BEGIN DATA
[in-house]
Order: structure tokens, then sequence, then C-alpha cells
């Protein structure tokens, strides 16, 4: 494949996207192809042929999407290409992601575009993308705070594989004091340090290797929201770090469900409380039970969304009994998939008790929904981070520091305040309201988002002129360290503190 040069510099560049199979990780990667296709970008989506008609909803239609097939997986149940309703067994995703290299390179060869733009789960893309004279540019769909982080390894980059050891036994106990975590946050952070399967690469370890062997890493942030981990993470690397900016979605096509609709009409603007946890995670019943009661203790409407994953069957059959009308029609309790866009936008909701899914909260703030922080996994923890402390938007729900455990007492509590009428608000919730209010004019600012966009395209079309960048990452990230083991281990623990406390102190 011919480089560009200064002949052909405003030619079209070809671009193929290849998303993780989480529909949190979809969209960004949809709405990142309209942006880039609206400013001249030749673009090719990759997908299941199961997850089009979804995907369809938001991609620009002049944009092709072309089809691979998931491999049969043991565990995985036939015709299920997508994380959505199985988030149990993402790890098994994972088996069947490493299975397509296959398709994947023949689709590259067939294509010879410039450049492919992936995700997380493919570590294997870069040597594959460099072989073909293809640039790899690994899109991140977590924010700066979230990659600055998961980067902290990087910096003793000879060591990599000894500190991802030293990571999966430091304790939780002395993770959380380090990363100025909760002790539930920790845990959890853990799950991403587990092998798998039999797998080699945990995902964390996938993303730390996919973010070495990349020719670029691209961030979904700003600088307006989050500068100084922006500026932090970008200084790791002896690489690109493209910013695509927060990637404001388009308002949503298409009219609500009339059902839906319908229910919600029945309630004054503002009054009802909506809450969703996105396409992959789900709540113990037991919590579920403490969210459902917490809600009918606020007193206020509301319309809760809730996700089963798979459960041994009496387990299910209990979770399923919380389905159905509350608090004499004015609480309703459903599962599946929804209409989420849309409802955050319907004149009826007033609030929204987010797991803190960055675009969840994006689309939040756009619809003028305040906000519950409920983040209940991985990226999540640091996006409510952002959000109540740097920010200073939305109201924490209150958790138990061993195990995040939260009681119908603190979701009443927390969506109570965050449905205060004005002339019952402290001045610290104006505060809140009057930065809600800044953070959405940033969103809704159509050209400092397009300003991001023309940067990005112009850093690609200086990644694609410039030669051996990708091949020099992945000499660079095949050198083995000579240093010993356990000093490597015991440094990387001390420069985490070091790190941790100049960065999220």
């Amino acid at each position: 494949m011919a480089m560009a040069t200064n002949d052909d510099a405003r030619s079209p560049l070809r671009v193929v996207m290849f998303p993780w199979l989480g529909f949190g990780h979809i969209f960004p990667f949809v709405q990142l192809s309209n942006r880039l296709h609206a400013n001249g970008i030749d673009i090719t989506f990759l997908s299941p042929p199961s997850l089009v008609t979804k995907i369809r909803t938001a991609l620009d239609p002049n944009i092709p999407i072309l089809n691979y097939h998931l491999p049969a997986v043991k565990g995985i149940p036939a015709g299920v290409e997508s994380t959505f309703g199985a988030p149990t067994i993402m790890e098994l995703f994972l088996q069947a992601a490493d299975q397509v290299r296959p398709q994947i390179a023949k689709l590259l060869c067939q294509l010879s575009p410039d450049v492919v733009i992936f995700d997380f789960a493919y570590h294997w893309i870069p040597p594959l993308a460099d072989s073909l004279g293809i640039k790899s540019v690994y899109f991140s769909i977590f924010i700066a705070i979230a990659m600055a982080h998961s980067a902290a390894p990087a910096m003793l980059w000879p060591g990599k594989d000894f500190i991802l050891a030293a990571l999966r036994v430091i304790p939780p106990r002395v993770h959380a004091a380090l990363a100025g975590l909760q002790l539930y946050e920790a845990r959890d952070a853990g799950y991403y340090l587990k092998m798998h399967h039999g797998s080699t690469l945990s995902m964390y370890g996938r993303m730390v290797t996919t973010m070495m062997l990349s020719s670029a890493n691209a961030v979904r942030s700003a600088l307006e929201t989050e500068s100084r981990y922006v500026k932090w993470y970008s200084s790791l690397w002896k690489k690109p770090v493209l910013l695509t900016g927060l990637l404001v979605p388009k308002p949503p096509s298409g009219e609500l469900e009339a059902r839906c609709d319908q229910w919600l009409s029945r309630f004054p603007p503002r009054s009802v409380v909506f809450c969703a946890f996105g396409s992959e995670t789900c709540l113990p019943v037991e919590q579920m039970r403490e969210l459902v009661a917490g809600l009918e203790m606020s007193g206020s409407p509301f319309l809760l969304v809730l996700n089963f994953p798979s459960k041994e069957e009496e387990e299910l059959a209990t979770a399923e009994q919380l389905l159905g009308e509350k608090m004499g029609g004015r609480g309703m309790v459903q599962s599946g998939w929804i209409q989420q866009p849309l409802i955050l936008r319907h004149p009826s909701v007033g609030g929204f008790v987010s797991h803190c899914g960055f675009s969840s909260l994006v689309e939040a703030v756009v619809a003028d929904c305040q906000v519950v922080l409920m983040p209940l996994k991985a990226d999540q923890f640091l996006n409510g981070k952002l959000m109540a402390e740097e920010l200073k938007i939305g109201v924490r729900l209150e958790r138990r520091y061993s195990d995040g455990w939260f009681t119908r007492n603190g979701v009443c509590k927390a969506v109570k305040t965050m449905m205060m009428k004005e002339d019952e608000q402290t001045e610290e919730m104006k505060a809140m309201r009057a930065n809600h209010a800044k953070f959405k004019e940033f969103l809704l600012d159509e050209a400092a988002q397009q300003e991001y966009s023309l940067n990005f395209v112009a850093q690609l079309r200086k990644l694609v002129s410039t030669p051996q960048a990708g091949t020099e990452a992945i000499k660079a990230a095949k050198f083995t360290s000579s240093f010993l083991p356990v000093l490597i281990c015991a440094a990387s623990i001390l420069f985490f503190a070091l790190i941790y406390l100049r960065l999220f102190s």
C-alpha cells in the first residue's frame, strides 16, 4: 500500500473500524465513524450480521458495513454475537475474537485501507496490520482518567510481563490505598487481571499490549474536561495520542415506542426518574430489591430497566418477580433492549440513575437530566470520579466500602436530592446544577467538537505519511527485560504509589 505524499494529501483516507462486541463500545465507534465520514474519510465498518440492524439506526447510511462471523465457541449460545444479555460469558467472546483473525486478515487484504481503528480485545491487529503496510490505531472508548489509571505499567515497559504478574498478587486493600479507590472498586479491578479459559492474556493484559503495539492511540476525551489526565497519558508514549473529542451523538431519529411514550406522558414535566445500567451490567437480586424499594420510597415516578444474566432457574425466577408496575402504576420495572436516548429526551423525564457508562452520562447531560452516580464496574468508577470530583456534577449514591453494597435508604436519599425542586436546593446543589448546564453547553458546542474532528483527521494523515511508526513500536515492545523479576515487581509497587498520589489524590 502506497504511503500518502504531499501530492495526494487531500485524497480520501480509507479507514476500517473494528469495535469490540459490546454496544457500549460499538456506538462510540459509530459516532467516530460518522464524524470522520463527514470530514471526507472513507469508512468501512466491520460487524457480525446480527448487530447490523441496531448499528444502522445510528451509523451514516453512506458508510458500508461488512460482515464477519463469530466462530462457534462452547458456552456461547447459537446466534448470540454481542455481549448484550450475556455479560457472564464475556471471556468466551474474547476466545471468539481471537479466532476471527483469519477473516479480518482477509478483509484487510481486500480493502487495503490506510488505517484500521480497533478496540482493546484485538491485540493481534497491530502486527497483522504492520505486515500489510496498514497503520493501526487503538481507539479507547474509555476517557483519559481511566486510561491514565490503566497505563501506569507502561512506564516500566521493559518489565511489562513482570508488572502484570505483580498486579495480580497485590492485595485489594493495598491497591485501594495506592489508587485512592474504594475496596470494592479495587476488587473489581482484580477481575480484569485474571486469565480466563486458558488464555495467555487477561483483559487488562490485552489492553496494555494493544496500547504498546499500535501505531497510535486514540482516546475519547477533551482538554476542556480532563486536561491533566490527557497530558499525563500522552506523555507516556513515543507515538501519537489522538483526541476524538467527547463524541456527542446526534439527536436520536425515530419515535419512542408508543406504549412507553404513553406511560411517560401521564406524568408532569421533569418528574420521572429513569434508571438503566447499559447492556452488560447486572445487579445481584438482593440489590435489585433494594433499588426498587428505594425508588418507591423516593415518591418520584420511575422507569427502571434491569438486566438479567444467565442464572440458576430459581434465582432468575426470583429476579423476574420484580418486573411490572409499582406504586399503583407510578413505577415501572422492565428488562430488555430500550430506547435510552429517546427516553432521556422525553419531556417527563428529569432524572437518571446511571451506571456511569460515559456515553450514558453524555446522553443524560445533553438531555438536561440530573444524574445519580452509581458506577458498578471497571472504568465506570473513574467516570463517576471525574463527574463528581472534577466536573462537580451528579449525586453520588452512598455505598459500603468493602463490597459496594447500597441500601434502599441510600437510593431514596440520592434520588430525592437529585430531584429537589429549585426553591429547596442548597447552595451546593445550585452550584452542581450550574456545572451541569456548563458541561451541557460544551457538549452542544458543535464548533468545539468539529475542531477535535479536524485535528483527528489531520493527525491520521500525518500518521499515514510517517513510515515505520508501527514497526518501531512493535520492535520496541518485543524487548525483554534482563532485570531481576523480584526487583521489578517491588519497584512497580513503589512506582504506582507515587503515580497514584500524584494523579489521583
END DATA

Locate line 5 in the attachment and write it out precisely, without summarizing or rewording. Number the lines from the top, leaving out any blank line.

C-alpha cells in the first residue's frame, strides 16, 4: 500500500473500524465513524450480521458495513454475537475474537485501507496490520482518567510481563490505598487481571499490549474536561495520542415506542426518574430489591430497566418477580433492549440513575437530566470520579466500602436530592446544577467538537505519511527485560504509589 505524499494529501483516507462486541463500545465507534465520514474519510465498518440492524439506526447510511462471523465457541449460545444479555460469558467472546483473525486478515487484504481503528480485545491487529503496510490505531472508548489509571505499567515497559504478574498478587486493600479507590472498586479491578479459559492474556493484559503495539492511540476525551489526565497519558508514549473529542451523538431519529411514550406522558414535566445500567451490567437480586424499594420510597415516578444474566432457574425466577408496575402504576420495572436516548429526551423525564457508562452520562447531560452516580464496574468508577470530583456534577449514591453494597435508604436519599425542586436546593446543589448546564453547553458546542474532528483527521494523515511508526513500536515492545523479576515487581509497587498520589489524590 502506497504511503500518502504531499501530492495526494487531500485524497480520501480509507479507514476500517473494528469495535469490540459490546454496544457500549460499538456506538462510540459509530459516532467516530460518522464524524470522520463527514470530514471526507472513507469508512468501512466491520460487524457480525446480527448487530447490523441496531448499528444502522445510528451509523451514516453512506458508510458500508461488512460482515464477519463469530466462530462457534462452547458456552456461547447459537446466534448470540454481542455481549448484550450475556455479560457472564464475556471471556468466551474474547476466545471468539481471537479466532476471527483469519477473516479480518482477509478483509484487510481486500480493502487495503490506510488505517484500521480497533478496540482493546484485538491485540493481534497491530502486527497483522504492520505486515500489510496498514497503520493501526487503538481507539479507547474509555476517557483519559481511566486510561491514565490503566497505563501506569507502561512506564516500566521493559518489565511489562513482570508488572502484570505483580498486579495480580497485590492485595485489594493495598491497591485501594495506592489508587485512592474504594475496596470494592479495587476488587473489581482484580477481575480484569485474571486469565480466563486458558488464555495467555487477561483483559487488562490485552489492553496494555494493544496500547504498546499500535501505531497510535486514540482516546475519547477533551482538554476542556480532563486536561491533566490527557497530558499525563500522552506523555507516556513515543507515538501519537489522538483526541476524538467527547463524541456527542446526534439527536436520536425515530419515535419512542408508543406504549412507553404513553406511560411517560401521564406524568408532569421533569418528574420521572429513569434508571438503566447499559447492556452488560447486572445487579445481584438482593440489590435489585433494594433499588426498587428505594425508588418507591423516593415518591418520584420511575422507569427502571434491569438486566438479567444467565442464572440458576430459581434465582432468575426470583429476579423476574420484580418486573411490572409499582406504586399503583407510578413505577415501572422492565428488562430488555430500550430506547435510552429517546427516553432521556422525553419531556417527563428529569432524572437518571446511571451506571456511569460515559456515553450514558453524555446522553443524560445533553438531555438536561440530573444524574445519580452509581458506577458498578471497571472504568465506570473513574467516570463517576471525574463527574463528581472534577466536573462537580451528579449525586453520588452512598455505598459500603468493602463490597459496594447500597441500601434502599441510600437510593431514596440520592434520588430525592437529585430531584429537589429549585426553591429547596442548597447552595451546593445550585452550584452542581450550574456545572451541569456548563458541561451541557460544551457538549452542544458543535464548533468545539468539529475542531477535535479536524485535528483527528489531520493527525491520521500525518500518521499515514510517517513510515515505520508501527514497526518501531512493535520492535520496541518485543524487548525483554534482563532485570531481576523480584526487583521489578517491588519497584512497580513503589512506582504506582507515587503515580497514584500524584494523579489521583